Much less known are the stone corals of temperate waters, which may occur at depths from 40 to 3,000 metres and at temperatures ranging from 4 to 13 degrees (Corcoran et al., 2006). These reefs have so far been found in 41 countries and their total area is estimated to be as great or even greater than the tropical coral reefs (Corcoran et al., 2006). In the North Atlantic these cold-water reefs are mainly built up of eyes corals (Lophelia pertusa), which occur off the Swedish West Coast for example (www.marbipp.se – 2016). The largest yet discovered cold-water coral reef made up of eyes corals is found off the Lofoten archipelago in Norway, and appears to cover an area of close to 100 km2 (Fosså et al., 2003). The high density of reefs shown in the North Atlantic most probably reflects the intensity of research in this region and further discoveries are expected mainly in the deeper waters of tropical and subtropical regions.
The global oceans regulate our climate and weather conditions, like rainfall and floods. The oceans also absorb roughly one third of all carbon dioxide emitted through human activities, and have also absorbed some 90 per cent of the extra heat trapped by the rising concentrations of greenhouse gases (Gattuso et al., 2015). The temperature rises so far experienced mean that three-quarters of the world’s coral reefs are currently under threat (Burke et al., 2011).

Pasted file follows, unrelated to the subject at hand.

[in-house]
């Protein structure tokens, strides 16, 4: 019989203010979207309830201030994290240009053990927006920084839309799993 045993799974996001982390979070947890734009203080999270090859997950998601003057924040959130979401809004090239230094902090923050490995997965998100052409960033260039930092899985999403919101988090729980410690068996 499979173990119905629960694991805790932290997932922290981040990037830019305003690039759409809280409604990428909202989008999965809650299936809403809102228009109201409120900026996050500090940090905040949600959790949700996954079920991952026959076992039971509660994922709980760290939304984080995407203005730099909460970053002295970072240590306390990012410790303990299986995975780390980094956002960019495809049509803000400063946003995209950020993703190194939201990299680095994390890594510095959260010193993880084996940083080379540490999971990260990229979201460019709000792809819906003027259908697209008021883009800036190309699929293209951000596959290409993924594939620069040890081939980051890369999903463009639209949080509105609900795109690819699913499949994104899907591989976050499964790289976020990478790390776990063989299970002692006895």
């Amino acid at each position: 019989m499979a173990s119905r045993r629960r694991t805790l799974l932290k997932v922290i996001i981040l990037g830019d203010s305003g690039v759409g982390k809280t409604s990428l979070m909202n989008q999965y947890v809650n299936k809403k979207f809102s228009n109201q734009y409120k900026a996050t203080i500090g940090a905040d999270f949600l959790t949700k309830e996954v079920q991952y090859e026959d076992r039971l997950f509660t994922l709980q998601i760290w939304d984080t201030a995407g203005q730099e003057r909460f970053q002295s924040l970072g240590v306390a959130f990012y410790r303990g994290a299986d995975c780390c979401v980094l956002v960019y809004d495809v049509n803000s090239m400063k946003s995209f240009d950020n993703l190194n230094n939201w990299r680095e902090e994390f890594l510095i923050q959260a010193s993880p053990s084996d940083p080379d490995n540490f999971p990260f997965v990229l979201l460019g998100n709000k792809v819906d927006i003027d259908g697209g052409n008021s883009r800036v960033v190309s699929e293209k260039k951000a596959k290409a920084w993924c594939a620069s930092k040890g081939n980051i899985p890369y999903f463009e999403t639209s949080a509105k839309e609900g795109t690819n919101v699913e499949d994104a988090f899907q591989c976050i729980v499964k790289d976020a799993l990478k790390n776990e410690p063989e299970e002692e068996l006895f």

As mentioned above, tropical coral reefs are probably among the least resilient marine ecosystems, as well as the first victims of global warming. These reefs occur in shallow water, where the temperature is rarely less than 20 degrees and salinity is around 3.5 per cent. I have emphasised (see below) that the number of fish species has declined significantly, but the most destructive effect on the well-being of a coral reef ecosystem is the effect on the reef itself. This process is termed coral bleaching. Corals are adapted to live within a narrow temperature regime. A temperature increase above the corals’ threshold level by as little as 1–2 degrees (C) for 5–10 weeks can lead to coral bleaching (Lang, 2002–2014).